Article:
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Saturation of Arsenic Acid with Calcium and Strontium Oxides. By C. BLAREZ (Compt. rend., 103, 639-640).—The heat developed by the saturation of a normal solution of arsenic acid by means of calcium or strontium oxide in aqueous solution is given in the following table :

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Neutralisation with the first equivalent is distinctly indicated by cochineal, but less distinctly by methyl-orange, and neutralisation with the second equivalent is indicated fairly well by phenolphthaleïn. The arsenate precipitated on addition of three equivalents of base is somewhat variable in composition, but approximates to the tribasic salt. With four and five equivalents, the precipitated arsenate is somewhat basic. The much greater tendency of calcium and strontium arsenates to dissociate in presence of water, distinguishes them from the corresponding phosphates. C. H. B.

Sodium Glycerolate. By DE FORCRAND (Compt. rend., 103, 596– 599). Sodium glycerolate, Č,H,NaO,, was prepared by Lett's method (Ber., 5, 159). Heat of solution at 16°, C,H,NaO,,C2HO, 1·08 cal.; C1H,NaOз, +1:07. From these values, and the heat of solution and neutralisation of glycerol, and the heat of solution of alcohol as determined by Berthelot, it follows that

CH(OH), liq. + NaHO solid + CHO liq.
= H2O solid + C,H,NaO, solid...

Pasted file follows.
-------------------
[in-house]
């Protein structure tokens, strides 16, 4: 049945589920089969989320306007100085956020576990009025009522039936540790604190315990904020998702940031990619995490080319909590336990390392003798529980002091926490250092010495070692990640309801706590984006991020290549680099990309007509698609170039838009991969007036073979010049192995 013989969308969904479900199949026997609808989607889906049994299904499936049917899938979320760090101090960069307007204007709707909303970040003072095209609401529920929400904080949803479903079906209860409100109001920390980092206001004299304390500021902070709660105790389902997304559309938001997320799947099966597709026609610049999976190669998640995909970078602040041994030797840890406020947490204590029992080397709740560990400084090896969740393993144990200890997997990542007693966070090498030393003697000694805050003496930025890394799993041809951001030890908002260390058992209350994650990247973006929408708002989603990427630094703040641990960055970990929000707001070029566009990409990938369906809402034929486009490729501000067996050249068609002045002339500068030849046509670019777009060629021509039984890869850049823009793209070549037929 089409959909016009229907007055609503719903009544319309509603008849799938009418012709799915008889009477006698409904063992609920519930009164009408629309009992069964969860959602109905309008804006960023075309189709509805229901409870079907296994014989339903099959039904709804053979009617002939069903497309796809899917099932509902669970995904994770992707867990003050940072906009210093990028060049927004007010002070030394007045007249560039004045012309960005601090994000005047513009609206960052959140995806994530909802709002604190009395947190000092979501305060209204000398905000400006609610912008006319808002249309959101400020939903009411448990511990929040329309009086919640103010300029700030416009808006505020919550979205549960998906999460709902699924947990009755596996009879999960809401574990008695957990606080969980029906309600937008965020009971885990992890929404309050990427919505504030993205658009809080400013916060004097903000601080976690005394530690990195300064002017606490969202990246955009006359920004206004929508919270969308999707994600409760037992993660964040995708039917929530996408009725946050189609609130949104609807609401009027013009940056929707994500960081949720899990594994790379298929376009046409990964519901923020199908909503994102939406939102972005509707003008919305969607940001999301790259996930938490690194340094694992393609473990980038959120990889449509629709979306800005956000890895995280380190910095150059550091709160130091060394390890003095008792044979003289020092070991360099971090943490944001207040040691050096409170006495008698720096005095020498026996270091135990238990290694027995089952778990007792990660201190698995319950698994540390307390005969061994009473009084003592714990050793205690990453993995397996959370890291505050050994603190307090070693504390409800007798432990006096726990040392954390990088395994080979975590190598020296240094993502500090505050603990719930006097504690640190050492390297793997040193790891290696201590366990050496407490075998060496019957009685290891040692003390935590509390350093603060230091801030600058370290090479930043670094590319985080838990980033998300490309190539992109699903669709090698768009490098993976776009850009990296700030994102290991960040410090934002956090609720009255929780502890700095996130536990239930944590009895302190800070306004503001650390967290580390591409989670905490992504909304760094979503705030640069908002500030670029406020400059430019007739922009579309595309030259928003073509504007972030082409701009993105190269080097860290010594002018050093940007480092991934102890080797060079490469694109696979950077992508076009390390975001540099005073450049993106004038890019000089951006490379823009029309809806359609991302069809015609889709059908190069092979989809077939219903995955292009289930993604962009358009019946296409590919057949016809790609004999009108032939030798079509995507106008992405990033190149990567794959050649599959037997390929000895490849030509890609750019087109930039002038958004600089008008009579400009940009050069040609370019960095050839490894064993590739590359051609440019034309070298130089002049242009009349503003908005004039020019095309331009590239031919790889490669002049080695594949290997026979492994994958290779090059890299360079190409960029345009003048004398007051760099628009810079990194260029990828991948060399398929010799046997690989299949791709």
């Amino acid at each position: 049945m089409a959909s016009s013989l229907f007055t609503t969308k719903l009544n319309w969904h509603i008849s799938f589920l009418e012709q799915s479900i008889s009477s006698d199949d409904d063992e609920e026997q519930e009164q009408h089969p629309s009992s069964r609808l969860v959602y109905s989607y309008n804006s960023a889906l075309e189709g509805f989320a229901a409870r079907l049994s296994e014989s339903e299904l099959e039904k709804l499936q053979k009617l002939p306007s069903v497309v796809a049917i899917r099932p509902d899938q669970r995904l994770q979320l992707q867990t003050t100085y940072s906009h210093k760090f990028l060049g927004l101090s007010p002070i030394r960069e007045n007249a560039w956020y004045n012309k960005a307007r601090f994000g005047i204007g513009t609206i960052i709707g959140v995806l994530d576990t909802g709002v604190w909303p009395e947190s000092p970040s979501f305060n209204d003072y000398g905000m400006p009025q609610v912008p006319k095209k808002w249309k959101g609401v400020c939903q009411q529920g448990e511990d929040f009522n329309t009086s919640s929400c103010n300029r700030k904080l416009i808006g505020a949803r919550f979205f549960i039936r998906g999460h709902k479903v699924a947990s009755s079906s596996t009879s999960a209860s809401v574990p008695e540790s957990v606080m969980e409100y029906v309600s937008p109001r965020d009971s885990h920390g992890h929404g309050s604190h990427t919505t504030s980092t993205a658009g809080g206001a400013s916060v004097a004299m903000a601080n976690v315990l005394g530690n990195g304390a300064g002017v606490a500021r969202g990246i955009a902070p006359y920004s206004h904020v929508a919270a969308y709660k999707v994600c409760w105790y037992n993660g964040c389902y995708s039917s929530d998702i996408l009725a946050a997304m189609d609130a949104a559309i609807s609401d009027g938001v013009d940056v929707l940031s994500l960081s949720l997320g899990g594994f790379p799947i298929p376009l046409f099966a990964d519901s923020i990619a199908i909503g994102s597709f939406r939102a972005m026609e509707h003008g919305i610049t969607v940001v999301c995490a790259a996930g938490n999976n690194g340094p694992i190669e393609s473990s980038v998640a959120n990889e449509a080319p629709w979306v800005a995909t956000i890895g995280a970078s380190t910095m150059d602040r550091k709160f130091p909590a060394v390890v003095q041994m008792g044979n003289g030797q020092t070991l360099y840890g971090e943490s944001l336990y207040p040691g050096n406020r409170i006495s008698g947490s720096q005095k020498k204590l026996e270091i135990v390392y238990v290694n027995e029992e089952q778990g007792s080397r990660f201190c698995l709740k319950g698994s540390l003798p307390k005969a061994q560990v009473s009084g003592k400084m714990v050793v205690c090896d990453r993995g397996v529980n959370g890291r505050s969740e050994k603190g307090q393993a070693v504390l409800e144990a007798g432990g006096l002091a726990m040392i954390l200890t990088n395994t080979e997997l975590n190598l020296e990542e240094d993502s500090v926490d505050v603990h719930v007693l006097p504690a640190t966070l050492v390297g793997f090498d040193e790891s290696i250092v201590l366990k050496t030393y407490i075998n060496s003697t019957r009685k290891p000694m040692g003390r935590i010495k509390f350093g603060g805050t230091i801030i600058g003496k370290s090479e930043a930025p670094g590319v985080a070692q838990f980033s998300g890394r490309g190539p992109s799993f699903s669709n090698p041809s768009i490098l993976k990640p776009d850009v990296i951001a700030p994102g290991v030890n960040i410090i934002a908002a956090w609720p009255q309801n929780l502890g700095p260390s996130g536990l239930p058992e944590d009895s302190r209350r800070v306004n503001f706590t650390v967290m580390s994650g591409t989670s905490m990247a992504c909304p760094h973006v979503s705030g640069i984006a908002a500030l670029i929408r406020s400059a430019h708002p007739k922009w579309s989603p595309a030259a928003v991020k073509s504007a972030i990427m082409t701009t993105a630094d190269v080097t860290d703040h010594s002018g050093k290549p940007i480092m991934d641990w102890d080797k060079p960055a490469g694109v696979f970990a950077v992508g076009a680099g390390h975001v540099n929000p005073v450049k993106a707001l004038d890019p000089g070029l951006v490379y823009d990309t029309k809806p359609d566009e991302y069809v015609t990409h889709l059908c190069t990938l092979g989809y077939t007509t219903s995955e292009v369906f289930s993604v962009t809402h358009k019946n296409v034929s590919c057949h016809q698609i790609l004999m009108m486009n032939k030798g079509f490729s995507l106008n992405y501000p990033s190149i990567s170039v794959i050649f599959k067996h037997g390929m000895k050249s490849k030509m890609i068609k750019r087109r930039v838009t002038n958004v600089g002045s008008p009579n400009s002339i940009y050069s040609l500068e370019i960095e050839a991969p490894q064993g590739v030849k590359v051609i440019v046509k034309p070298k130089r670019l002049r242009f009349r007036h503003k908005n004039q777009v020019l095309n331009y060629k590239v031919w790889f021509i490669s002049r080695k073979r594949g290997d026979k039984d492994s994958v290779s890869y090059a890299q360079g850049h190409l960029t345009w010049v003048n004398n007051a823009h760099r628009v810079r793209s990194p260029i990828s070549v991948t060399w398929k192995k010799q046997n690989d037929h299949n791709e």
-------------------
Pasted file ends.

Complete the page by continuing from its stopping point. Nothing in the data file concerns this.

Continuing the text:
C3H,O, liq. + NaHO solid = C ̧H-NaO, solid
+ H2O solid..

and hence

develops +16·60 cal.

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+ 12.02

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CH,NaO, solid + C2HO liq. =

CH,NaO3, C2H.O solid....

+ 4.58

This result confirms the view that the substitution of sodium takes place in the glycerol and not in the ethyl alcohol.

C3H,O, liq. Na solid = C,H,NaO, solid +

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C3H,O3 liq. + C2H,NaO diss. in nC2H2O liq. =
CH,NaO3, C2H.O solid, ppt. in nCH.O liq.
This result shows that the formation of C3H,NaO,,C,H,O is

exothermic, whilst the precipitation of C,H,NaO, alone would be endothermic.

The alkaline glycerolates possess a somewhat general property of uniting with one molecule of monohydric alcohols to form crystallisable compounds. The thermochemical data show that polyhydric alcohols yield more stable derivatives than monohydric alcohols.

C. H. B. Heat of Evaporation of Homologous Carbon-compounds. By R. SCHIFF (Annalen, 234, 338-350).-The author uses an apparatus partly constructed of silver, which is so arranged as to prevent the vapour of the boiling liquid being superheated, and also to ensure the dryness of the vapour before it enters the calorimeter, two points to which sufficient attention has not been directed in the different forms of apparatus used by Berthelot (Mécanique Chimique, 1, 289), Brix (Ann. Chim. Phys., 55), and Depretz (Ann. Chim. Phys., 24, 323).